This is a copy of my article in the JANUARY 2016 edition of the Billericay ‘Around Town Magazine’
According to Digital Cinema Media (DCM), the company that manages advertising in the big cinema chains, The Lord’s Prayer is subversive and offensive! In the weeks leading up to Christmas, UK Cinema’s banned a 57 second advert for The Lord’s Prayer (which consisted, simply, of several people reciting different parts of the prayer). The Church of England hoped to coincide the adverts release with the latest Star Wars film ‘The Force Awakens’ which would have guaranteed a large audience of young and old alike.
Apparently, according to DCM, people go to the cinema to be entertained, not offended. However, I’m sure you’d agree with me when I say there’s already a lot of cinema advertising that is offensive and subversive. Far from being value-free, it tells us what we need, shapes our hungers and tempts us to spend money we don’t have. From fast cars and seductive fragrances to chocolate bars and fizzy drinks, the advert says: ‘You must have this and have it now! Here’s where fulfilment and purpose lie!’ All advertising, it seems to me, is about personal values and attitudes – it’s precisely what advertisers want to influence as they try to persuade us to buy their product.
It’s an intriguing debate. Especially when world leaders and politicians have been encouraging us to Pray for Tunisia, Mali and Lebanon, Paris and San Bernardino, to name but a few. Many national newspapers have emblazoned the word ‘pray’ on their front pages asking us to pray for victims of terrorism. In the midst of this, The Lord’s Prayer is the only prayer many people know and use. Over 2,000 of us prayed it on Billericay High Street on Remembrance Sunday and I didn’t sense anyone being offended on that occasion.
Some people reject prayer as a fatalistic exercise, suggesting that if God is sovereign, then he needs no prompting from us! The writer Leonard Ravenhill offers this thought: “Prayer is not an argument with God to persuade him to move things our way, but an exercise by which we are enabled … to move ourselves his way.“ When we pray, we often find ourselves listening to God to see what his next move is for us, not us influencing His strategy. I know that many of you pray The Lord’s Prayer on a daily basis – and not all of you are regular church attendees.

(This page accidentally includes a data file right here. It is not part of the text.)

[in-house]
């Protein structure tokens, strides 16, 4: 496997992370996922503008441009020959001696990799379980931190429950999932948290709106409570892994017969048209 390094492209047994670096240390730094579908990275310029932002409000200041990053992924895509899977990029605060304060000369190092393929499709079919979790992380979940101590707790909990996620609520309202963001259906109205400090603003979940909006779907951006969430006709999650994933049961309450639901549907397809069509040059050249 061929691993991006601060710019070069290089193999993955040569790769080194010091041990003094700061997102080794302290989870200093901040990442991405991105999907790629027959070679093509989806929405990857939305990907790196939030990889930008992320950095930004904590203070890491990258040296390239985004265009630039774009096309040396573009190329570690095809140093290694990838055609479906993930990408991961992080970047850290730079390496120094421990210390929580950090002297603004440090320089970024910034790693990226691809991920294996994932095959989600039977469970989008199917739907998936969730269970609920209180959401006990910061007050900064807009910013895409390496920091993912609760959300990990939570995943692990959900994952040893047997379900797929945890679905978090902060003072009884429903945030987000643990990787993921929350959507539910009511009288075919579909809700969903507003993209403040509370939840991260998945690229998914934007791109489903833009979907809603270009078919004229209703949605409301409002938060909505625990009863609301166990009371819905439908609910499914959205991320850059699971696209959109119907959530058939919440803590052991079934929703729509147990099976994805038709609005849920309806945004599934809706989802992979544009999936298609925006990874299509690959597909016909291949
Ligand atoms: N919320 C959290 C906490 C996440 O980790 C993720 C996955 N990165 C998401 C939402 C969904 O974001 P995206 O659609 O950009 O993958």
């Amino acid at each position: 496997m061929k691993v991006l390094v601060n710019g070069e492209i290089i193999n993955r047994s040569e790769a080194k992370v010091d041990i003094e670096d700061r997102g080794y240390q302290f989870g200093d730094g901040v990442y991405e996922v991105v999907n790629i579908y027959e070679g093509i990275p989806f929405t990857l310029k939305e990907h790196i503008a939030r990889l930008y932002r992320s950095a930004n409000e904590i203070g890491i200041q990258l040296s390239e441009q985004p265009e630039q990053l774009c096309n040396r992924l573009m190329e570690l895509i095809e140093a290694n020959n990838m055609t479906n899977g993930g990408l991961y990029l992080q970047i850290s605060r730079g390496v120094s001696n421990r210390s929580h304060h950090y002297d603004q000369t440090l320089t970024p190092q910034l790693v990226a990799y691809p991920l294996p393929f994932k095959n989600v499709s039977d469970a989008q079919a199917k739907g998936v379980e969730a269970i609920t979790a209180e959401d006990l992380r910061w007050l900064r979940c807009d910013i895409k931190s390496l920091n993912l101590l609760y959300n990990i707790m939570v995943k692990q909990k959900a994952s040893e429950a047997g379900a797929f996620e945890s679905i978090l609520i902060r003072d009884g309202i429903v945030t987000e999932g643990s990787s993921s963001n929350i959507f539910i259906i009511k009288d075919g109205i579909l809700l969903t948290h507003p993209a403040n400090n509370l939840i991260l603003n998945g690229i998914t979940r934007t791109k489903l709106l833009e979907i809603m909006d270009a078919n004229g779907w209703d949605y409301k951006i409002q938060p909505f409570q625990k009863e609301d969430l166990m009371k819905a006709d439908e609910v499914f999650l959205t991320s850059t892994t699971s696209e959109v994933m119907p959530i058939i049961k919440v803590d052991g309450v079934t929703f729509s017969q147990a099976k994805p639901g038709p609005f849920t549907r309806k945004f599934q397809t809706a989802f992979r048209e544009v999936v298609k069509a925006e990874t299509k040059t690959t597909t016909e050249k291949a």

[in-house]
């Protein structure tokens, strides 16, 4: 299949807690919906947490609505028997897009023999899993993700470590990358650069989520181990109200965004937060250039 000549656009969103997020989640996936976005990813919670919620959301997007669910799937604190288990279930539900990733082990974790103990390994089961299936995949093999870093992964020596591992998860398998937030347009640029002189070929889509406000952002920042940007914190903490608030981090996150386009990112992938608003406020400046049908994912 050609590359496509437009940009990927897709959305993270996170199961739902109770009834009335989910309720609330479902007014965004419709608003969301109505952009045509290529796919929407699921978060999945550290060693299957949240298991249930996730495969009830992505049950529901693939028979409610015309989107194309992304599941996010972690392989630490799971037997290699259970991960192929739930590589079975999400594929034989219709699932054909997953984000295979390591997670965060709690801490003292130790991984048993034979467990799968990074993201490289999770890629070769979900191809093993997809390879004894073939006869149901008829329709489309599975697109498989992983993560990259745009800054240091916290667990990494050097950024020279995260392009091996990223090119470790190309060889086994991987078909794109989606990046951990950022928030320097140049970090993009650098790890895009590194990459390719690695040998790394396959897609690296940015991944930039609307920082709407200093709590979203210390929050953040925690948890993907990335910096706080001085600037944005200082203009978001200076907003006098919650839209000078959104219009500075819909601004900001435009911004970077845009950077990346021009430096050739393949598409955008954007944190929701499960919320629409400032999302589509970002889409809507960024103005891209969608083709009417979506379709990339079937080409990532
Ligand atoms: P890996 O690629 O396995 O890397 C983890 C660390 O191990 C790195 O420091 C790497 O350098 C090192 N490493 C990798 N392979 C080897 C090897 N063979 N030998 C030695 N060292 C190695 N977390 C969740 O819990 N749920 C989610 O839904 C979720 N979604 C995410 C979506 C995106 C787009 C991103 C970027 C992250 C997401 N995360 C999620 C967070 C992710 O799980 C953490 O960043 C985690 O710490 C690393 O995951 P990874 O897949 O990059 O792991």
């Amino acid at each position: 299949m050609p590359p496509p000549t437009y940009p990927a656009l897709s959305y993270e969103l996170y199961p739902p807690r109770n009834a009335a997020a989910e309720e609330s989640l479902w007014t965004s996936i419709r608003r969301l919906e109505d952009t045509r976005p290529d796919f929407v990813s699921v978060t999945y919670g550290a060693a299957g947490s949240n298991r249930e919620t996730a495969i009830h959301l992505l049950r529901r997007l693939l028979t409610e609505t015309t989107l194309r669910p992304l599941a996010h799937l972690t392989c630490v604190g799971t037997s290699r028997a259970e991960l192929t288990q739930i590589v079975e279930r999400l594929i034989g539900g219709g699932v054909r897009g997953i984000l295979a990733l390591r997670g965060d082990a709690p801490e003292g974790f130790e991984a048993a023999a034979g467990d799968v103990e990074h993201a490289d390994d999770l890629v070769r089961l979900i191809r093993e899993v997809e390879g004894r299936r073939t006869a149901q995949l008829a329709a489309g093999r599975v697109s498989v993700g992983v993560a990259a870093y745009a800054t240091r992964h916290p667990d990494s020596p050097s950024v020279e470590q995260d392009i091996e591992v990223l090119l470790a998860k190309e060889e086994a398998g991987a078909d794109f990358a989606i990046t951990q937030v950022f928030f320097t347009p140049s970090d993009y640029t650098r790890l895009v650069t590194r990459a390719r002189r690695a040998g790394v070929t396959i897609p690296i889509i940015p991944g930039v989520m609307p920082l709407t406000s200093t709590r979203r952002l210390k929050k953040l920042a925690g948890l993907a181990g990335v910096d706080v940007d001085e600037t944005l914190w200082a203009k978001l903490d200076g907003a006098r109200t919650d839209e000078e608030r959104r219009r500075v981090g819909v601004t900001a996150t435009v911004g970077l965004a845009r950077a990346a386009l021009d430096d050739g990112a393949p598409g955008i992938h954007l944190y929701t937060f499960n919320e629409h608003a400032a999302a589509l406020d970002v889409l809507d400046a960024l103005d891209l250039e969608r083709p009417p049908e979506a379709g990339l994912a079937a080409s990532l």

On the off-chance you may not be familiar with The Lord’s Prayer, these are the words: Our Father in heaven, Hallowed be Your name; Your kingdom come, Your will be done; on earth as in heaven. Give us today our daily bread. Forgive us our sins, as we forgive those who sin against us. Lead us not into temptation: but deliver us from evil. For the kingdom, the power and the glory are Yours, now and forever. Amen.
Many of you believe prayer can make a difference, because prayer is a powerful force – on a spiritual, as well as an emotional and psychological, level. Have you ever thought of the freedom prayer brings? We can: travel to any part of the world; stand alongside anyone we choose; pray about any situation for which we are concerned; enter into any circumstance in which we have an interest. Such is the tremendous privilege of prayer.
At the beginning of this New Year, dare I encourage you to resolve to be subversive and offensive on a daily basis? After all, God can only respond to our requests, when we share with Him, intimately and honestly, what is on our hearts. What have you got to lose? What might you gain? If you want to know more about prayer, or need help praying, why not visit the ‘Just Pray’ website at http://www.justpray.uk who have some very helpful ideas.
May God’s richest blessing be upon you and your family for all that a New Year will bring your way.